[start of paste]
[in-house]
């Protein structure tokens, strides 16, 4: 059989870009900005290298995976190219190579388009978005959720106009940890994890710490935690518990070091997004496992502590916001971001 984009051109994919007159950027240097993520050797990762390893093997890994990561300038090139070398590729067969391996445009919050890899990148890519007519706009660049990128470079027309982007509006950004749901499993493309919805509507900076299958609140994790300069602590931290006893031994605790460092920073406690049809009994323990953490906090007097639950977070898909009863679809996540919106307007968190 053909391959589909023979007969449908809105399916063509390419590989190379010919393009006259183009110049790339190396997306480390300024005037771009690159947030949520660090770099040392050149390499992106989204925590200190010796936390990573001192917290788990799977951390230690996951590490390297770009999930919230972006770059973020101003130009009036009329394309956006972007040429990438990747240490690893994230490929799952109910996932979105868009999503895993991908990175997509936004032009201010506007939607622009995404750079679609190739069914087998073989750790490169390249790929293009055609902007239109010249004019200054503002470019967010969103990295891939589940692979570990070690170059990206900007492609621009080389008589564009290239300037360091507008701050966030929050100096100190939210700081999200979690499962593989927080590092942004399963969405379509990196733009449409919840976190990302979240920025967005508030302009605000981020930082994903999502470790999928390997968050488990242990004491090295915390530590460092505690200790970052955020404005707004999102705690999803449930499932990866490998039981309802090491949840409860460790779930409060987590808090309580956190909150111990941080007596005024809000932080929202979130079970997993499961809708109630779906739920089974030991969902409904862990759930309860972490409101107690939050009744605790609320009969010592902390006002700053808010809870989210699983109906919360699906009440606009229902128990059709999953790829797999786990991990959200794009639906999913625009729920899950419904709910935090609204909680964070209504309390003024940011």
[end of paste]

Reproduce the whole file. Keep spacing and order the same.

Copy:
[in-house]
């Protein structure tokens, strides 16, 4: 059989870009900005290298995976190219190579388009978005959720106009940890994890710490935690518990070091997004496992502590916001971001 984009051109994919007159950027240097993520050797990762390893093997890994990561300038090139070398590729067969391996445009919050890899990148890519007519706009660049990128470079027309982007509006950004749901499993493309919805509507900076299958609140994790300069602590931290006893031994605790460092920073406690049809009994323990953490906090007097639950977070898909009863679809996540919106307007968190 053909391959589909023979007969449908809105399916063509390419590989190379010919393009006259183009110049790339190396997306480390300024005037771009690159947030949520660090770099040392050149390499992106989204925590200190010796936390990573001192917290788990799977951390230690996951590490390297770009999930919230972006770059973020101003130009009036009329394309956006972007040429990438990747240490690893994230490929799952109910996932979105868009999503895993991908990175997509936004032009201010506007939607622009995404750079679609190739069914087998073989750790490169390249790929293009055609902007239109010249004019200054503002470019967010969103990295891939589940692979570990070690170059990206900007492609621009080389008589564009290239300037360091507008701050966030929050100096100190939210700081999200979690499962593989927080590092942004399963969405379509990196733009449409919840976190990302979240920025967005508030302009605000981020930082994903999502470790999928390997968050488990242990004491090295915390530590460092505690200790970052955020404005707004999102705690999803449930499932990866490998039981309802090491949840409860460790779930409060987590808090309580956190909150111990941080007596005024809000932080929202979130079970997993499961809708109630779906739920089974030991969902409904862990759930309860972490409101107690939050009744605790609320009969010592902390006002700053808010809870989210699983109906919360699906009440606009229902128990059709999953790829797999786990991990959200794009639906999913625009729920899950419904709910935090609204909680964070209504309390003024940011």